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Heart Abnormalities Found in Recovered Patients Suggest COVID-19 Significantly Impacts Cardiovascular System

By HospiMedica International staff writers
Posted on 29 Jul 2020
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A new study has revealed abnormal heart imaging findings in recently recovered COVID-19 patients, suggesting that COVID-19 significantly impacts the cardiovascular system.

In the observational cohort study, the researchers identified 100 unselected coronavirus patients, 57 risk factor-matched patients, and 50 healthy volunteers from the University Hospital Frankfurt’s COVID-19 Registry. The team performed cardiac magnetic resonance (CMR) imaging which showed heart involvement in 78 patients and active cardiac inflammation in 60 patients, irrespective of their underlying conditions, disease severity, course of illness, and time from diagnosis to CMR.

Out of 100 patients, 33 required hospitalization and 71 COVID-19 patients had detectable levels of high-sensitivity troponin, while five patients showed significantly high levels. The patients who had recovered from COVID-19 had lower left ventricular ejection fraction, higher left ventricle volumes, higher left ventricle mass, and elevated native T1 and T2 than controls, all of which indicated heart dysfunction. Additionally, abnormal CMR findings were observed in 78 coronavirus patients, including 73 with higher myocardial native T1, 60 with higher myocardial native T2, 32 with myocardial late gadolinium enhancement, and 22 with pericardial enhancement, all of which are signs of heart damage. In patients with serious findings, a biopsy of the heart muscle revealed ongoing immune-mediated inflammation.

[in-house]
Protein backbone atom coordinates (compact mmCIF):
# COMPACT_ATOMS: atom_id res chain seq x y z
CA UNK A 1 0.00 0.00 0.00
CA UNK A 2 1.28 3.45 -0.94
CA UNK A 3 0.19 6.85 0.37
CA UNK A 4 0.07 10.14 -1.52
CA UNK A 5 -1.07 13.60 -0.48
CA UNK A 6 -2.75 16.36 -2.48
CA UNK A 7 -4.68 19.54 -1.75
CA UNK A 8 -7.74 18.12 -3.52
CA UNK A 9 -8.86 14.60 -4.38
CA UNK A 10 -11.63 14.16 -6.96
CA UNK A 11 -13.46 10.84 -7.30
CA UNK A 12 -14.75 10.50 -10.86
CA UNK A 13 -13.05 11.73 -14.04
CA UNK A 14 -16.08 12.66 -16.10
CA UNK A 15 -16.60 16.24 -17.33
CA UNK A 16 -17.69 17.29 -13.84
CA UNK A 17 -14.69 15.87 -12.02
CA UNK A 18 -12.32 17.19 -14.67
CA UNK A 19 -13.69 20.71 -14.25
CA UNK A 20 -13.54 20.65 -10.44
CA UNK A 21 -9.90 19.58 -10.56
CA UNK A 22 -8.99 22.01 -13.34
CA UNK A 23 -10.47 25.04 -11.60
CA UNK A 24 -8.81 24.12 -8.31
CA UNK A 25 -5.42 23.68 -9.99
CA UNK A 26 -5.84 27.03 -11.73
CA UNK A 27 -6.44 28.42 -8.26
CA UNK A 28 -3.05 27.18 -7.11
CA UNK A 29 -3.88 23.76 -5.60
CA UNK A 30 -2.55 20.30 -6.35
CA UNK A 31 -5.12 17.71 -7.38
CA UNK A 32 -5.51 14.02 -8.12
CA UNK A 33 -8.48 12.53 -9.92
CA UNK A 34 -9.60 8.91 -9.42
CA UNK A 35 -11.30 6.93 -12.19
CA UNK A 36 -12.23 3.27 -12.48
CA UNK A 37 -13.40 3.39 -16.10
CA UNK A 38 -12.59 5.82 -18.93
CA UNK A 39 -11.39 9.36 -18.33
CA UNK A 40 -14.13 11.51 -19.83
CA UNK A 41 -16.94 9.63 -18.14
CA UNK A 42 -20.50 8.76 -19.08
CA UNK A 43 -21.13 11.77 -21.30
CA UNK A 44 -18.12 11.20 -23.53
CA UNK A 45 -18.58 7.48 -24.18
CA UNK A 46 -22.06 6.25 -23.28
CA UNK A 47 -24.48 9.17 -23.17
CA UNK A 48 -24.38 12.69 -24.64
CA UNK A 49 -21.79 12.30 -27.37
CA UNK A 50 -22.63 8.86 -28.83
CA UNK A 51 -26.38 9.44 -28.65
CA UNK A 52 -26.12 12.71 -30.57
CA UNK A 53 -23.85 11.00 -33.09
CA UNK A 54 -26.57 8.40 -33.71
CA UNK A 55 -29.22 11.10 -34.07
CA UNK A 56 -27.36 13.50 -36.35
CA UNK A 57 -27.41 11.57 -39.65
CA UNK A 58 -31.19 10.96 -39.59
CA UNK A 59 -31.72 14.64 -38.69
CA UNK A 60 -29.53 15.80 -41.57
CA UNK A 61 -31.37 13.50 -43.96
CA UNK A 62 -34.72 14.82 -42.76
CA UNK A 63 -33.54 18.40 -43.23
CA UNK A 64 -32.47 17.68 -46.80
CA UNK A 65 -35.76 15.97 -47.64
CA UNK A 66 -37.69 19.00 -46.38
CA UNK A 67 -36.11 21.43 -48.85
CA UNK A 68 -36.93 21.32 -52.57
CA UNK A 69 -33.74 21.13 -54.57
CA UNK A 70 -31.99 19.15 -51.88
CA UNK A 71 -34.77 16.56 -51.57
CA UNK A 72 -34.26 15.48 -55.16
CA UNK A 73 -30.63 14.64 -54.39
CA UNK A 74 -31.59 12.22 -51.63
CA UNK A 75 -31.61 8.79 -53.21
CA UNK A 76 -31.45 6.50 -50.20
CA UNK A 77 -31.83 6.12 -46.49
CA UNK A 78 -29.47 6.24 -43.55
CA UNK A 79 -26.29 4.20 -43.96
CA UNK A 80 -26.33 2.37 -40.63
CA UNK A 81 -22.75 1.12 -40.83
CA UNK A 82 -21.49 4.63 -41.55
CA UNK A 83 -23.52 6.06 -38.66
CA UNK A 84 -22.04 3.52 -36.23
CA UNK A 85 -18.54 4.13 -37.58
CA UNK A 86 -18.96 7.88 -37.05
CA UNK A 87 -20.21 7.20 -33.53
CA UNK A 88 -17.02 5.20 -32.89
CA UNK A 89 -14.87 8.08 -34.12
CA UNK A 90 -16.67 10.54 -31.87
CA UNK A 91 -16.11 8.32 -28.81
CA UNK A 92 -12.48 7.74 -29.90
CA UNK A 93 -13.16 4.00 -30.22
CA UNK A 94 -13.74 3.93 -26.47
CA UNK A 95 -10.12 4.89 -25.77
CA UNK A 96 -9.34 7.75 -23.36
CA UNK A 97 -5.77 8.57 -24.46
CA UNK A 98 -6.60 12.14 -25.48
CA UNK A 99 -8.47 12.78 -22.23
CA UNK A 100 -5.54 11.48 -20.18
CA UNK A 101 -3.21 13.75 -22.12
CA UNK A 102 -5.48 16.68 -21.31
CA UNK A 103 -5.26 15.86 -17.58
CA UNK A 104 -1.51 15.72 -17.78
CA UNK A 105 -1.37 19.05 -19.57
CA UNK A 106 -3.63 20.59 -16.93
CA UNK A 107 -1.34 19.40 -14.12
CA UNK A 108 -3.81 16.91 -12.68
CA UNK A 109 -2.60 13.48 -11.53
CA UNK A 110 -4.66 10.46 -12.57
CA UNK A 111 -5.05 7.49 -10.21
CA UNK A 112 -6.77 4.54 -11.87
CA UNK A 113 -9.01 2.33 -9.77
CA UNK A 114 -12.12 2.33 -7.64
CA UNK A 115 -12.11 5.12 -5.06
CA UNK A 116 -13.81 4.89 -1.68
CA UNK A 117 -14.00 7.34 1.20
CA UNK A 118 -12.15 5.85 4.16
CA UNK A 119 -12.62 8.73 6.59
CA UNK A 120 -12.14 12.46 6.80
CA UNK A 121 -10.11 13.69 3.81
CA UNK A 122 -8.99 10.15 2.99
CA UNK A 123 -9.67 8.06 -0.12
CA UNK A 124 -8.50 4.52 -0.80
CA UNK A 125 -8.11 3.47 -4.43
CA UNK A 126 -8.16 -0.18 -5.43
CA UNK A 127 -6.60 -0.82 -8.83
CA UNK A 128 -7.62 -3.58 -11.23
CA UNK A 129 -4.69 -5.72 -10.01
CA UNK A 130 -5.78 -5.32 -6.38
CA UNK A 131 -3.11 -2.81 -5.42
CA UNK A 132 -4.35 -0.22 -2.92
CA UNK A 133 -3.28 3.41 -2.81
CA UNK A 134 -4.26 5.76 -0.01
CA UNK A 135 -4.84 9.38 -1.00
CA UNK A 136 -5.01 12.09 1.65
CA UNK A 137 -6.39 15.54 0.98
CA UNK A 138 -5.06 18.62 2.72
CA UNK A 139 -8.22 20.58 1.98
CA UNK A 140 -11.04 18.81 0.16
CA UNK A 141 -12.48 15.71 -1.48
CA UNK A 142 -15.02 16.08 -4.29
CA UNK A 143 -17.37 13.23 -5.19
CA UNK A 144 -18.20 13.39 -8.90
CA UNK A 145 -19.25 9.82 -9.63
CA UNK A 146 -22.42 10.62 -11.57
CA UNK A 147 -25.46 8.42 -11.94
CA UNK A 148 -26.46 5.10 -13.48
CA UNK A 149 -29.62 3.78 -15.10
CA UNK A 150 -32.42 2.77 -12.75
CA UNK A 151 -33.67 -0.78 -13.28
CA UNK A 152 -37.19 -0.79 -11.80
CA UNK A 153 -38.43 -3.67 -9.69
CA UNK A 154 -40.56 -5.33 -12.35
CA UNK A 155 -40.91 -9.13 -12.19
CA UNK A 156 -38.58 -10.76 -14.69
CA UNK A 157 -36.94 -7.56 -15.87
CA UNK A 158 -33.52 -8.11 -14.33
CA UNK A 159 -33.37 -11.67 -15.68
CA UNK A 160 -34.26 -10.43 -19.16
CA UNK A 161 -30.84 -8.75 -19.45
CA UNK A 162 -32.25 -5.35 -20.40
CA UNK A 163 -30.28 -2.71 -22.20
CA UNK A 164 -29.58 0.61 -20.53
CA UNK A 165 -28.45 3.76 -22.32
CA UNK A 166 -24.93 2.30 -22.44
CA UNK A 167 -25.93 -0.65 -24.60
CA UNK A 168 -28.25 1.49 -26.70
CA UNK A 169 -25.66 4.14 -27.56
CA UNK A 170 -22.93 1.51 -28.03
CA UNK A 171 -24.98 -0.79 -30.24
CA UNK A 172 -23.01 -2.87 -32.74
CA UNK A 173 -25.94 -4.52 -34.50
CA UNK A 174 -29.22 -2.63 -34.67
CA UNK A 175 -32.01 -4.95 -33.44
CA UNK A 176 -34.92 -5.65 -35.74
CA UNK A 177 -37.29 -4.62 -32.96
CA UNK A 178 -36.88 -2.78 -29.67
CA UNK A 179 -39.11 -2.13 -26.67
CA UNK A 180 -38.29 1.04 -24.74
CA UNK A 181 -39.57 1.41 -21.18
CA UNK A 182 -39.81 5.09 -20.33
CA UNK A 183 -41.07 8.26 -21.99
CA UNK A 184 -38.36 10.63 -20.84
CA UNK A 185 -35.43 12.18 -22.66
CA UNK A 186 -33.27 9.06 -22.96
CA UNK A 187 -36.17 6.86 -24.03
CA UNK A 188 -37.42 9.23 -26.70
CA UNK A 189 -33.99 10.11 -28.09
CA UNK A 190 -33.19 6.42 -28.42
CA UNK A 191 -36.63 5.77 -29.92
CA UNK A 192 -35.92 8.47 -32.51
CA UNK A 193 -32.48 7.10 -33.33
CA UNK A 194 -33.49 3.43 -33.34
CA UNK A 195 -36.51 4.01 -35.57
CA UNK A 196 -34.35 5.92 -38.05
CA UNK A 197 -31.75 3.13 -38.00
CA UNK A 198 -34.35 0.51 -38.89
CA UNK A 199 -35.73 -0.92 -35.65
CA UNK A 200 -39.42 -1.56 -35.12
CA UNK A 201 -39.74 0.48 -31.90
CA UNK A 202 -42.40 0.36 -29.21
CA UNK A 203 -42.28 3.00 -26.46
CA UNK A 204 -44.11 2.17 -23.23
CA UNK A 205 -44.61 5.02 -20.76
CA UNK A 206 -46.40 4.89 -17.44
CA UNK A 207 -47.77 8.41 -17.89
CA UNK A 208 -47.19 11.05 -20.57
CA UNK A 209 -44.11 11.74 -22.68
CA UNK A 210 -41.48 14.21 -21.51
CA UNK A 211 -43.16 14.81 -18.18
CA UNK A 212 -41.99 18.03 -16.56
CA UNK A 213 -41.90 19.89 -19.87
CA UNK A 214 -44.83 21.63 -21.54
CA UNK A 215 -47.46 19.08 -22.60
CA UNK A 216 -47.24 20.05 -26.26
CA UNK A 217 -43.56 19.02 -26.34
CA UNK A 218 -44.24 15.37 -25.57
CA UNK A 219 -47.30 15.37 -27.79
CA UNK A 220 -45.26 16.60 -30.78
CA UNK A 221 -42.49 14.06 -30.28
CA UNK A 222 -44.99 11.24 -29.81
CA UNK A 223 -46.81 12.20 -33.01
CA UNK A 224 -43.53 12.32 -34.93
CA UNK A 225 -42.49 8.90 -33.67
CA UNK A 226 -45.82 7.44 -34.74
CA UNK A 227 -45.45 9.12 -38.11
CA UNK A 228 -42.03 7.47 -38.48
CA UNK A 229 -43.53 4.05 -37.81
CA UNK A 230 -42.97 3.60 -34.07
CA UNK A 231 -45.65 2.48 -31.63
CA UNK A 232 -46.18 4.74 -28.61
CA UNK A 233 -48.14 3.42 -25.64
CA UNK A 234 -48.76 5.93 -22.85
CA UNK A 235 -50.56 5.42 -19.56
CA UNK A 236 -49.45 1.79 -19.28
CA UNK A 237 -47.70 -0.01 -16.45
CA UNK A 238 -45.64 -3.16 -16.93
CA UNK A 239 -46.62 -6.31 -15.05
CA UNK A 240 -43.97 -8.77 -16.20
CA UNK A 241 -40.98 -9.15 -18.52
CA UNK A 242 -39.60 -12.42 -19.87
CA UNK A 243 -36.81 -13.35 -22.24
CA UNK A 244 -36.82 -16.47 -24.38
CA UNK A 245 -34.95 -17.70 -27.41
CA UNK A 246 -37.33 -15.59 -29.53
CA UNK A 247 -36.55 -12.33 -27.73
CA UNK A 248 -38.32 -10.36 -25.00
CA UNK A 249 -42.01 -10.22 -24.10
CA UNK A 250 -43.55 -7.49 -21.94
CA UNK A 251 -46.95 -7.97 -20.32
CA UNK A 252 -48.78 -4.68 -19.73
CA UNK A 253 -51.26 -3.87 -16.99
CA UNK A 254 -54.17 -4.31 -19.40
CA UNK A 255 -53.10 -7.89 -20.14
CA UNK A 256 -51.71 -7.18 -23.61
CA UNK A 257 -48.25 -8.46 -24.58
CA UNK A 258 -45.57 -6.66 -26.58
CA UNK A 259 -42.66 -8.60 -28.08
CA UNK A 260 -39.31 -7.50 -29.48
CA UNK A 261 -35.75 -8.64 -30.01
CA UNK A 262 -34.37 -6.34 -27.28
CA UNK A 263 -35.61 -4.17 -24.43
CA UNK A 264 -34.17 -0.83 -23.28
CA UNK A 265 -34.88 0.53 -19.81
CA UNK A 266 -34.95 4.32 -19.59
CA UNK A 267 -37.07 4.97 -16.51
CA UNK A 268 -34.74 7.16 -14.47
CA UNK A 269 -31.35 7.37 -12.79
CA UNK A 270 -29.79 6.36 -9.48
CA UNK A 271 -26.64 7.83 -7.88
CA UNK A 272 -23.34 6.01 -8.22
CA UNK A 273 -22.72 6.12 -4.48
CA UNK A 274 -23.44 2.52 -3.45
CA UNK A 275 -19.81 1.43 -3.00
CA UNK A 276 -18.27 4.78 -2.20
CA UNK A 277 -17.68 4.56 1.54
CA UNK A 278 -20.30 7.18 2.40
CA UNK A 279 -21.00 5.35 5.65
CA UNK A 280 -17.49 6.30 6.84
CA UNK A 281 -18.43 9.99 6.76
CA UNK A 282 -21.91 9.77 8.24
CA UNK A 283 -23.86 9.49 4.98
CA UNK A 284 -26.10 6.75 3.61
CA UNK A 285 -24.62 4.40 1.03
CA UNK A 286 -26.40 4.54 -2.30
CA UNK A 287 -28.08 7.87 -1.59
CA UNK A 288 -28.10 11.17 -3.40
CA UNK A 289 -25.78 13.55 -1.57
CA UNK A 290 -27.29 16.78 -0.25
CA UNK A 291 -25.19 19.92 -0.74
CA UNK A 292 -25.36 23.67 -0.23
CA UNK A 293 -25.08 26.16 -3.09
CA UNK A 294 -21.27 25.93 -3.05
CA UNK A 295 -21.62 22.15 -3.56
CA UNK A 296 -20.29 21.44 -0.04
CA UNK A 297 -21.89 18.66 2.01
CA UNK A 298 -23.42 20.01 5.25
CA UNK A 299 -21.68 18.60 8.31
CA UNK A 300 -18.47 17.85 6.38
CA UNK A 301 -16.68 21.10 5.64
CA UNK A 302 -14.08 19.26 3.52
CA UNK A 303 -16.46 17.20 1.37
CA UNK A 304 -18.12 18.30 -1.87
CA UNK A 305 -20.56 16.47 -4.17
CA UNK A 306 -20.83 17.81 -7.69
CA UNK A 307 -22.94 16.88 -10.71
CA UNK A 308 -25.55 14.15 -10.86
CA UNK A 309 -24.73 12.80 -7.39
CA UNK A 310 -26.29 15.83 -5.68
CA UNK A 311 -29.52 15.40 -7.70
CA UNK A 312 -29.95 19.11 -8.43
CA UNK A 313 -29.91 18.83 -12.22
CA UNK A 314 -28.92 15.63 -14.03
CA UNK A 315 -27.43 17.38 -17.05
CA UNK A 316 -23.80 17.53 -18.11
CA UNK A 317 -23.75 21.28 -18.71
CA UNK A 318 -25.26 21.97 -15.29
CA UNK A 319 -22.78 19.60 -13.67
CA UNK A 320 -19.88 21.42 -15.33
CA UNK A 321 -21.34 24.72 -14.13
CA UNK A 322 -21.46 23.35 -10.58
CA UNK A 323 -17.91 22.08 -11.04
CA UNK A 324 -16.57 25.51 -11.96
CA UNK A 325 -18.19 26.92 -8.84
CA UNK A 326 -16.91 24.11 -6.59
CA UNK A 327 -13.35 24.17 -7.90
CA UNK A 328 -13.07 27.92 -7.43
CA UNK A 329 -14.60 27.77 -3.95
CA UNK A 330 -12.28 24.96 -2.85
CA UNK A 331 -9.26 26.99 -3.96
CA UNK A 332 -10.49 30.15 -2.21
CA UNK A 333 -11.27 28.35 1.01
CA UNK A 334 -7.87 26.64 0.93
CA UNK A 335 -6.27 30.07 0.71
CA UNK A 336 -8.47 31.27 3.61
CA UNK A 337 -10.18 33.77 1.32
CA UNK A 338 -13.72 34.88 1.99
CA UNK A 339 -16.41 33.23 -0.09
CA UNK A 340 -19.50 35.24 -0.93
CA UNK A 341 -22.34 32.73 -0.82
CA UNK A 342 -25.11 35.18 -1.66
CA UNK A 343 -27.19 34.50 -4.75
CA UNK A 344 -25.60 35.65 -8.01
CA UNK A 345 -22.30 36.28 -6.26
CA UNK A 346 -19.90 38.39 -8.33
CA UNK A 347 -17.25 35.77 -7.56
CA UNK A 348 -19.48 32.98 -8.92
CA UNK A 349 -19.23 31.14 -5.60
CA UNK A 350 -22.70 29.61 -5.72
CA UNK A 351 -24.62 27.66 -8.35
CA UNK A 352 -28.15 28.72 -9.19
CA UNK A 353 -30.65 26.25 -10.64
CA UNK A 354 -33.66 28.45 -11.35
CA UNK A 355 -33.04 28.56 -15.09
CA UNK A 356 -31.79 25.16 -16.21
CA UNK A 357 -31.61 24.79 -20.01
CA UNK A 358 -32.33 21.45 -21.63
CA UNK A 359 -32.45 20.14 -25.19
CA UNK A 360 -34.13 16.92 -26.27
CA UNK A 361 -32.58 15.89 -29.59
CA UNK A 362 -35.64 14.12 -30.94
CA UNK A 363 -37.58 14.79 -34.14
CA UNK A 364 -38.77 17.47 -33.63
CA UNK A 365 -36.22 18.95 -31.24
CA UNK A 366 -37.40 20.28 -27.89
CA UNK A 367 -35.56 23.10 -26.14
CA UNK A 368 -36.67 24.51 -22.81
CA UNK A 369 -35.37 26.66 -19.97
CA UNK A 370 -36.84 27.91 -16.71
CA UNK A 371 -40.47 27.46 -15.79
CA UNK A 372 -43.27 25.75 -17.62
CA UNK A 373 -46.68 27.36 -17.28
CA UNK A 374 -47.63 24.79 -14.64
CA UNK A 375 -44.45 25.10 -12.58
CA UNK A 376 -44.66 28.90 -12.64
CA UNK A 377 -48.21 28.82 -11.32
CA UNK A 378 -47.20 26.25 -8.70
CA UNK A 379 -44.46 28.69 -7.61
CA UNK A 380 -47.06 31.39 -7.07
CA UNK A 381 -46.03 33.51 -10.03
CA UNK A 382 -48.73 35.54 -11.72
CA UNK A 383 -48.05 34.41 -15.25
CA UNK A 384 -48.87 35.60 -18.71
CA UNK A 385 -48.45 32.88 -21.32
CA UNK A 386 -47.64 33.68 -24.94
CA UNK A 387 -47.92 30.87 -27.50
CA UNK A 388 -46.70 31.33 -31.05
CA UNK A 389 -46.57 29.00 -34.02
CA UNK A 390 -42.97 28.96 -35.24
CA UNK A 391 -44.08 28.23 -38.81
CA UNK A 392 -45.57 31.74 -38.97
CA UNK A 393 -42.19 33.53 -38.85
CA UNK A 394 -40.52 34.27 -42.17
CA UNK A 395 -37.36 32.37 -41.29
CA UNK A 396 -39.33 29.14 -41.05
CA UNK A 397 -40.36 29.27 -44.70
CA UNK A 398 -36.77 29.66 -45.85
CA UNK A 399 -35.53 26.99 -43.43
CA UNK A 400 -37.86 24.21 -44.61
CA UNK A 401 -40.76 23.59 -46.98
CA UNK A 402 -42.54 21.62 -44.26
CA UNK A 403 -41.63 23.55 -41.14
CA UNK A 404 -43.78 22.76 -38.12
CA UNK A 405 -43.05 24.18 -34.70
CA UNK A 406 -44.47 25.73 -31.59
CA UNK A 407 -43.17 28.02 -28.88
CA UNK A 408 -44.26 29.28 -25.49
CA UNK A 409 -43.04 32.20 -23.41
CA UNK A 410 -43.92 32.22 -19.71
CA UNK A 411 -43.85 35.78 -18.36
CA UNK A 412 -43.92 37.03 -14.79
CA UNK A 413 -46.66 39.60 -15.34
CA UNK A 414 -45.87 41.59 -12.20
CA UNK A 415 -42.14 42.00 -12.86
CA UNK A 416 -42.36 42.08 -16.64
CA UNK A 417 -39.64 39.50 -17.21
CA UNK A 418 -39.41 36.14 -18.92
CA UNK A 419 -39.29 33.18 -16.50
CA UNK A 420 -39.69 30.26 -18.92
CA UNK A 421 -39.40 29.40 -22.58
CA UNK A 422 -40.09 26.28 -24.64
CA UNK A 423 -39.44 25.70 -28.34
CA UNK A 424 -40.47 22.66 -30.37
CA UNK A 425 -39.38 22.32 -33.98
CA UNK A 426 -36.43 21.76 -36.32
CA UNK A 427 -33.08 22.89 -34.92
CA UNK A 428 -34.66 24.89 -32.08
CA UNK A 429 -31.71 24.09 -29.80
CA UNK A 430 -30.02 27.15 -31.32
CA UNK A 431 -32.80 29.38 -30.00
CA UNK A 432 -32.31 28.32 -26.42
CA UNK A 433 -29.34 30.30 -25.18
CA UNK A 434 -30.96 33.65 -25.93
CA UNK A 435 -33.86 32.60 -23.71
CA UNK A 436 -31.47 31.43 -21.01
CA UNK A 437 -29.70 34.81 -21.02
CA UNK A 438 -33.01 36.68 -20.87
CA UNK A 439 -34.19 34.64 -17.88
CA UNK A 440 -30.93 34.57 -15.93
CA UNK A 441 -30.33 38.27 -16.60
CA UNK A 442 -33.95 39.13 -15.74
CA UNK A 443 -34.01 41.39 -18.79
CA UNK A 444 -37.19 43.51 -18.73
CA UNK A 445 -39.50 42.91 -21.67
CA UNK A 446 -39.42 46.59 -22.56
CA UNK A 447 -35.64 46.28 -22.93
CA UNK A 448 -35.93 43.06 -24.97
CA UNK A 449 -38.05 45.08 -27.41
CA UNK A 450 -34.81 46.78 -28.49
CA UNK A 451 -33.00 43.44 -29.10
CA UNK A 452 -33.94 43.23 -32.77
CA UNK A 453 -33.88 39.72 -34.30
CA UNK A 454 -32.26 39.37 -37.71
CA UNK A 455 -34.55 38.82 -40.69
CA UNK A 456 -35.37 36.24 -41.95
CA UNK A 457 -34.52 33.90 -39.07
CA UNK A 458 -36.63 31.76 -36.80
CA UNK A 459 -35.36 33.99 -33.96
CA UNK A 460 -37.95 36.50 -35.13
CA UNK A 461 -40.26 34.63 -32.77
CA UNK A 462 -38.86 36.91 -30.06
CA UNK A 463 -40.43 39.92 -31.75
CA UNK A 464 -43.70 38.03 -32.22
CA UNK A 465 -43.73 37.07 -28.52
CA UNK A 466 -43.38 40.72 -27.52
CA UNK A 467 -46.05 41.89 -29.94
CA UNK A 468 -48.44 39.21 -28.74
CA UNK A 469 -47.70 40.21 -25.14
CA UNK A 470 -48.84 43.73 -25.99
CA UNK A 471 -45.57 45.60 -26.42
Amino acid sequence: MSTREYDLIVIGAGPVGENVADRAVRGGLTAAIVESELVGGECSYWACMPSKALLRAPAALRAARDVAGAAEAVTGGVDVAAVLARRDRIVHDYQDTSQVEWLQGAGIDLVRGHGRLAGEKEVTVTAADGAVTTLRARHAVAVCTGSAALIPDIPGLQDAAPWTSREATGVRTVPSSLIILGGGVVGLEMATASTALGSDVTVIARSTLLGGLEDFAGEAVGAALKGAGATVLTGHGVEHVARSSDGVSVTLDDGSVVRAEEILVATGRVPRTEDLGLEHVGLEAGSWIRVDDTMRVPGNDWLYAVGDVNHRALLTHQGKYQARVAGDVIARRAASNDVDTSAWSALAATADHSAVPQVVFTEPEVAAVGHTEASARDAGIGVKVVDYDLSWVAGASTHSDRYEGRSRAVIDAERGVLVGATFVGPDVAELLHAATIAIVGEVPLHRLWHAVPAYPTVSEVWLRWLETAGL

The various types of heart abnormalities revealed by CMR in the study, each of which is related to underlying dysfunction and worse outcomes, offers strong evidence that COVID-19 has a significant impact on the cardiovascular system by worsening heart failure in patients with preexisting cardiac diseases. The findings are significant as a majority of the coronavirus research has focused on short-term respiratory complications, particularly in critically ill patients.

"While left and right ventricular ejection fraction were significantly reduced, there was a large overlap between patients recently recovered from COVID-19 and both control groups, demonstrating that volumes and function are inferior markers of disease detection," wrote the researchers.

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